Building upon the 2012 thematic project, research by making, and exhibition, named FABRIKAAT, which was shown at Ventura Lambrate 2012 during Milan Design Week, this year the project focuses on the kitchen.
The Modern Kitchen. A brief history.
“The modern kitchen emerged at the end of the nineteenth century out of campaigns for sanitary and social reforms, the expansion of the suburban middle class, the growth of water, gas, and electric utilities, and the rise of the corporate food industry.”
The Bathroom and the Kitchen and the Aesthetics of Waste. (The Modern Kitchen, At Home in the Factory), Ellen Lupton and J. Abbott Miller, Princeton Architectural Press; 2nd edition, 1996.
The history of the “kitchen” as a room type, which grew from the domestic need to house activities related to consumption tells a precarious story of the making of the modern home and its components. It’s a narrative on the shifting place, relevance and creative development of the “kitchen” as the most technological, equipment-laden and gadget-dependent production and factory-like room of the home.
In the 1920’s, the German Frankfurt Kitchen became a symbol of the modernization, rationalization and proliferation of a new era in the history of kitchen design. Modern technology allowed progress to occur in the design of the kitchen, its fixtures and appliances. In the book “The Bathroom and the Kitchen and the Aesthetics of Waste,” by Ellen Lupton and J. Abbott Miller, they term the rise of the new kitchen design by the 1930’s as the continuous kitchen, “it merges architecture and furniture – once conceived as distinct, oppositional entities – into the new form of the fixture, a hybrid type borrowed from the modern bathroom. The continuous kitchen aspires to synthesize cabinets and equipment into a seamless, coordinated organism: sink, stove, and counter tops form a horizontal plane, paralleled by a second layer of wall cabinets. Like a modern factory, the continuous kitchen aims to enable an unbroken series of chores to pass through its sequence of specialized work stations.” And in post-war America, the rapid rise and competitiveness continued by manufacturers and advertisers to make newer and better large and small kitchen appliances to complement these new kitchen designs. It was a time that reflective a relentless need to romanticize and make housework seem easier for the homemaker.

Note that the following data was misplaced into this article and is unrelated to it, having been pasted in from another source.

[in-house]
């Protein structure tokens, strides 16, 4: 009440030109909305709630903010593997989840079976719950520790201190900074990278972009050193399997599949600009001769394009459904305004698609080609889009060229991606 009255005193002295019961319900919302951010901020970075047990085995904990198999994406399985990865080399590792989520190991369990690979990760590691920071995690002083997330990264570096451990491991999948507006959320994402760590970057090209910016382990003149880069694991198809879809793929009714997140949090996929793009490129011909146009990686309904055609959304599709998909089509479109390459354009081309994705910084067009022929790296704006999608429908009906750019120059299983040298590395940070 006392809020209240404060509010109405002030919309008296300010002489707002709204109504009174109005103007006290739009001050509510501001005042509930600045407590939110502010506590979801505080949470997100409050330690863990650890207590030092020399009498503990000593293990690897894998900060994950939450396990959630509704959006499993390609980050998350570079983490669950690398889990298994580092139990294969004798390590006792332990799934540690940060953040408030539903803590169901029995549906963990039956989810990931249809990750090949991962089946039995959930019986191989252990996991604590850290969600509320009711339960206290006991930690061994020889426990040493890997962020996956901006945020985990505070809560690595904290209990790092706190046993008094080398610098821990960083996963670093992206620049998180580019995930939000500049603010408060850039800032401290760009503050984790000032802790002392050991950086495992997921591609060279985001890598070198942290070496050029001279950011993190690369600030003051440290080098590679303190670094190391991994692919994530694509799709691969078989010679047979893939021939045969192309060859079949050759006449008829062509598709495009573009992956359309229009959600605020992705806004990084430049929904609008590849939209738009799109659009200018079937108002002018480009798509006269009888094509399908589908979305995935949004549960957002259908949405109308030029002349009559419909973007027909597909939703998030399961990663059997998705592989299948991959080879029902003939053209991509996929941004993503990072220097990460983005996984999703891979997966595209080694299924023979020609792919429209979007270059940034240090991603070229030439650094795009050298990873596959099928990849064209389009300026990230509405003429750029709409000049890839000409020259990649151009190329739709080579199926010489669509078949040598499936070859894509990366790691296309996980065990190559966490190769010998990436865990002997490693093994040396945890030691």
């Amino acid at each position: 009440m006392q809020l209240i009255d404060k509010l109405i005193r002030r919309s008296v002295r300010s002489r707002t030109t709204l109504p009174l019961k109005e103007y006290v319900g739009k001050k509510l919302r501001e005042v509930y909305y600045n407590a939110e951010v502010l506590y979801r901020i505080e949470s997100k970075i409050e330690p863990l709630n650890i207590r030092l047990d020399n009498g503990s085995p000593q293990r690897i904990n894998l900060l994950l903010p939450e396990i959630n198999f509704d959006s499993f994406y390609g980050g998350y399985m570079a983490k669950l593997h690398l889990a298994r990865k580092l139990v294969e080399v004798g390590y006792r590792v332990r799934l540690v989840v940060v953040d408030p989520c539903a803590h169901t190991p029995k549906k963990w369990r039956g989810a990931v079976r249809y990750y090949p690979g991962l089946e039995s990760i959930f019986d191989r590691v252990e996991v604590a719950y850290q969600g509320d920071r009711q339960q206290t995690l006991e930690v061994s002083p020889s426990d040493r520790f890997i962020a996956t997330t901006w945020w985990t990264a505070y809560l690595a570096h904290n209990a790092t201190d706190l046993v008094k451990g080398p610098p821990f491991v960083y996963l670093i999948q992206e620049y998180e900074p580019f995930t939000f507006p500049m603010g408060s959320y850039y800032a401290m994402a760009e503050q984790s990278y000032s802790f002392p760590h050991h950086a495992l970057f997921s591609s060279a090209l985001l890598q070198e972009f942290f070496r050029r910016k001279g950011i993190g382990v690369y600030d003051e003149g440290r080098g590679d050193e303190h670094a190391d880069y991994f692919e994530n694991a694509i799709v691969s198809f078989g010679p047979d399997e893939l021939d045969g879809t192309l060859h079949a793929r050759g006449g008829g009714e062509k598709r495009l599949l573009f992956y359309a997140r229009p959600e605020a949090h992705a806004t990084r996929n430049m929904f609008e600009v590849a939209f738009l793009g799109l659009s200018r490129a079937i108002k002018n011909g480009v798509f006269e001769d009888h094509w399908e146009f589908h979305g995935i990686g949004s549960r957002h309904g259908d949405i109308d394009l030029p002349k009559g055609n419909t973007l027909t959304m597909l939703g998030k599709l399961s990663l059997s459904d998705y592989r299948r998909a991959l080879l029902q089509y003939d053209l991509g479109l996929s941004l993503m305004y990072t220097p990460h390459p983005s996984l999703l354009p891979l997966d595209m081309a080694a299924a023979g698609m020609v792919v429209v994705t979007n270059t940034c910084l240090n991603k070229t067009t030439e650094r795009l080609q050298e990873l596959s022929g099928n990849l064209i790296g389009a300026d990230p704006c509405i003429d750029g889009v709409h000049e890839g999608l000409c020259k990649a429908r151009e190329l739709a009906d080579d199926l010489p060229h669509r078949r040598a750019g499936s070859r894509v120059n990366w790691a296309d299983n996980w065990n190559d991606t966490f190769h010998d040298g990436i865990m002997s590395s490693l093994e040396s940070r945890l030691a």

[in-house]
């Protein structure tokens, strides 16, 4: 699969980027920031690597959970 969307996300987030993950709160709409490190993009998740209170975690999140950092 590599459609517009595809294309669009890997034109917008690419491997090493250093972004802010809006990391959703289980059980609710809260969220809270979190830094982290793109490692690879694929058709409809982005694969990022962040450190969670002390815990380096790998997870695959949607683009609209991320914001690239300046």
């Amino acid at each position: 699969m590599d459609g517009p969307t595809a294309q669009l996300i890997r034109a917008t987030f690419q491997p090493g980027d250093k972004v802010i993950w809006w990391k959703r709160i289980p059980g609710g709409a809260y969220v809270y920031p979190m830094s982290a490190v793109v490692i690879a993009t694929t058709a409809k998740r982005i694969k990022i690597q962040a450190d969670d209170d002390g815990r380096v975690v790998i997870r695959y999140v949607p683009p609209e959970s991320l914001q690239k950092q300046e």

Today, kitchens play an even greater social-cultural role as a modern status symbol. They are designed as open-ended yet highly specialized zones; the key social area in the house designed and staged as a “theater” for performance, exhibition and entertainment.